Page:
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Angry Animals: Are They an Omen?

Angry animals: a male robin stares angrily at the camera.

Is it my imagination… or is nature miffed with us lately? Even the wildlife is angry.

The Evidence…

The two moles tussling with each other, above ground, in the daylight of an early spring afternoon was the first sign of trouble. Was this a portent of the pandemic that would upend the human world? Or were they only fighting over the grubs in the back lawn?

Just weeks later, two male cowbirds battled to the death in a patch of moss in our yard. I’ve witnessed territorial birds before, but this was too extreme for me, so I raced outside to break it up. Alas, I was too late. The loser now lies in a shallow grave in the woods.

As the pandemic hit with even fuller force, the birds switched targets. The Eastern phoebe that has nested above our front door for years flew at my husband when he made the mistake of trying to leave the house. A male American robin then charged me, ready to attack, but seemed to reconsider. Possibly it noticed the size of my foot.

And then there was the Great Nest Standoff in the grape arbor behind our home. This shady shelter is my summer office, but the birds were determined to turn it into a nursery. Honeymooning robins tried three times to build a nest there. I knocked down the first stages of construction twice. The third time, I gave the parents-to-be a taste of what to expect by typing at my outside desk while they bustled above, giving me the occasional side-eye. And yet, they laid eggs in it. And I continued working there, despite the father chasing catbirds and chipmunks away while eyeing my superior size and joining Planet Fitness.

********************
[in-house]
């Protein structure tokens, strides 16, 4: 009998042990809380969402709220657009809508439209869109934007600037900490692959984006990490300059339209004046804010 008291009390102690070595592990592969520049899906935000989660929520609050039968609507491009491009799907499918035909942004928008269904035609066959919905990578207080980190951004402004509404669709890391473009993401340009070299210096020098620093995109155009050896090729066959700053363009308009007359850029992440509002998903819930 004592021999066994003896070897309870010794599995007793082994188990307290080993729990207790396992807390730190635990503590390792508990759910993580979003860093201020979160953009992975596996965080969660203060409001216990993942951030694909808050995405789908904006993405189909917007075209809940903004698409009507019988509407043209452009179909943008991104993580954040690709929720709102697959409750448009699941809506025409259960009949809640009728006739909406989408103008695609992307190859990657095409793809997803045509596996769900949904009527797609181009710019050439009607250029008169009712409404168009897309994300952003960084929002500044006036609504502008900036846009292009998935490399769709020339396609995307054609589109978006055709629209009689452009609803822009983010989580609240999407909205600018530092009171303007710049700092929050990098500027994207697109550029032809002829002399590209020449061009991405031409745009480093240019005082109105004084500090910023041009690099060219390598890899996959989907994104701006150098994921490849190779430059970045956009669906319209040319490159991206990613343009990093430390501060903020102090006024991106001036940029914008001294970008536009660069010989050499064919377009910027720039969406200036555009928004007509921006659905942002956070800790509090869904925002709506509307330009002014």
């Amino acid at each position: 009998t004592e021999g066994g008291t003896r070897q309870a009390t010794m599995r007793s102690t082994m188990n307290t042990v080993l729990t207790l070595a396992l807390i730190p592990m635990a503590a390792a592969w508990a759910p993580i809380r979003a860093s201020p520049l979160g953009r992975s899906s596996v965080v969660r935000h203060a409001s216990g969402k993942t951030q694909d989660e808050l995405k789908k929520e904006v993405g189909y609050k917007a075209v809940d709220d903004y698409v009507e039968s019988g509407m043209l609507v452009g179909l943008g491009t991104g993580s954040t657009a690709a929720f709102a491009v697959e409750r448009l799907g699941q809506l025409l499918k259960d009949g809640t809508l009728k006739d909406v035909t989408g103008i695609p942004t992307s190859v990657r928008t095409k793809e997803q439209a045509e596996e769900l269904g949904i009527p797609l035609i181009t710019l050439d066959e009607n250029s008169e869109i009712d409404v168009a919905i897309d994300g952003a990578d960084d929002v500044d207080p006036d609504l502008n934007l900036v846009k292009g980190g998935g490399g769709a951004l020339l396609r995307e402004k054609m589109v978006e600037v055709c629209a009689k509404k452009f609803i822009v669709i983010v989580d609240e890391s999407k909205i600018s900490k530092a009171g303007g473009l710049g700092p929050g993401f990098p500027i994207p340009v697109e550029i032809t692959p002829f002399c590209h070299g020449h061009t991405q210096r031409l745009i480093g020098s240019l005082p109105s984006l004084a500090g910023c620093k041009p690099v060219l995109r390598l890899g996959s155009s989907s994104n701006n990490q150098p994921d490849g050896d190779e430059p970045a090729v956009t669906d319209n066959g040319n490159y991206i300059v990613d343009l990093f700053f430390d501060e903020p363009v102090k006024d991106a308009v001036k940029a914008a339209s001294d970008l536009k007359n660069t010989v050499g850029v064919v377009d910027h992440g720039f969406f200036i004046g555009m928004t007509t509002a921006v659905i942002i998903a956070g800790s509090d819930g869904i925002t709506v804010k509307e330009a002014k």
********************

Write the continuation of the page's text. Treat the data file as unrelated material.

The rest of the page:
The Questions…

Why are they acting this way? Are they laying claim to the large patch of grub-infested lawn, which seems to be the animal equivalent of a buried chest filled with gold? Are they afraid I’m contagious? Have they realized that humans are responsible for Climate Change, and they won’t take it anymore? Are they panicked about the ongoing drought? Or is this an omen that 2020 will only get worse?

And the Plot Thickens…

Whatever the cause, the angry animals have changed their tactics today, probably after weeks of reading up on David vs Goliath and streaming The Birds on Netflix. They’ve sent in the hornets. I’ve retreated indoors and am nursing a sore forearm that was fine, perfectly fine, when I woke up this morning.

I’m a little nervous about going back outdoors. And I’m keeping my fingers crossed that the black bears stay neutral.


For photos of, and information about, these birds, The Cornell Lab of Ornithology is a great resource.

For more of my funny posts about nature, look at Gardening with Weeds, Why Is a Woodpecker on My Bird Feeder, The Clown of the Forest, and The Tortoise and the Hare, Massachusetts-Style

4 responses to “Angry Animals: Are They an Omen?”

  1. What is very noticeable in my neighborhood are the crows, and strangely the same is true in my brother’s neighborhood in San Jose, 3000 west! Every day, at some point, the quiet is disturbed by their loud cawing. They go around in a posse of at least six and up to a dozen, and make their presence very much known. Sometimes they get positively hysterical and raucus for half an hour or more and that’s when the Red tail is around. On other occasions, who knows what sets them off…’s a little ominous feeling because they didn’t used to be here.


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